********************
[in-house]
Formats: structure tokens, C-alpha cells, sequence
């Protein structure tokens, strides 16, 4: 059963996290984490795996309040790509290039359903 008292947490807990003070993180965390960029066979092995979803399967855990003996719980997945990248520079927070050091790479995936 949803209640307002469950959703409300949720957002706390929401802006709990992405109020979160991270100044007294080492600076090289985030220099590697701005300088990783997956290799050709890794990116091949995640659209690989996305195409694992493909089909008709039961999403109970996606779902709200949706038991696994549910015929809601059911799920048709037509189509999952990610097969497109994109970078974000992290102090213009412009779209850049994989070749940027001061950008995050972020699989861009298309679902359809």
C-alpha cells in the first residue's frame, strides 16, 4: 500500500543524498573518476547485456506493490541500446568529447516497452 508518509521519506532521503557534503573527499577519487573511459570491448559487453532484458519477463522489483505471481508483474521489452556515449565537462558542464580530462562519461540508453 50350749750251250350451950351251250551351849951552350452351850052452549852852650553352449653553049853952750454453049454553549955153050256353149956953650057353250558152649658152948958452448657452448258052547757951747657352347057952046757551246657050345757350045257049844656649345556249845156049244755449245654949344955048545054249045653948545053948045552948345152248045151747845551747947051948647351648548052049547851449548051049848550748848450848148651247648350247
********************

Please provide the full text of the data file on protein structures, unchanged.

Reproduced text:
[in-house]
Formats: structure tokens, C-alpha cells, sequence
């Protein structure tokens, strides 16, 4: 059963996290984490795996309040790509290039359903 008292947490807990003070993180965390960029066979092995979803399967855990003996719980997945990248520079927070050091790479995936 949803209640307002469950959703409300949720957002706390929401802006709990992405109020979160991270100044007294080492600076090289985030220099590697701005300088990783997956290799050709890794990116091949995640659209690989996305195409694992493909089909008709039961999403109970996606779902709200949706038991696994549910015929809601059911799920048709037509189509999952990610097969497109994109970078974000992290102090213009412009779209850049994989070749940027001061950008995050972020699989861009298309679902359809």
C-alpha cells in the first residue's frame, strides 16, 4: 500500500543524498573518476547485456506493490541500446568529447516497452 508518509521519506532521503557534503573527499577519487573511459570491448559487453532484458519477463522489483505471481508483474521489452556515449565537462558542464580530462562519461540508453 50350749750251250350451950351251250551351849951552350452351850052452549852852650553352449653553049853952750454453049454553549955153050256353149956953650057353250558152649658152948958452448657452448258052547757951747657352347057952046757551246657050345757350045257049844656649345556249845156049244755449245654949344955048545054249045653948545053948045552948345152248045151747845551747947051948647351648548052049547851449548051049848550748848450848148651247648350247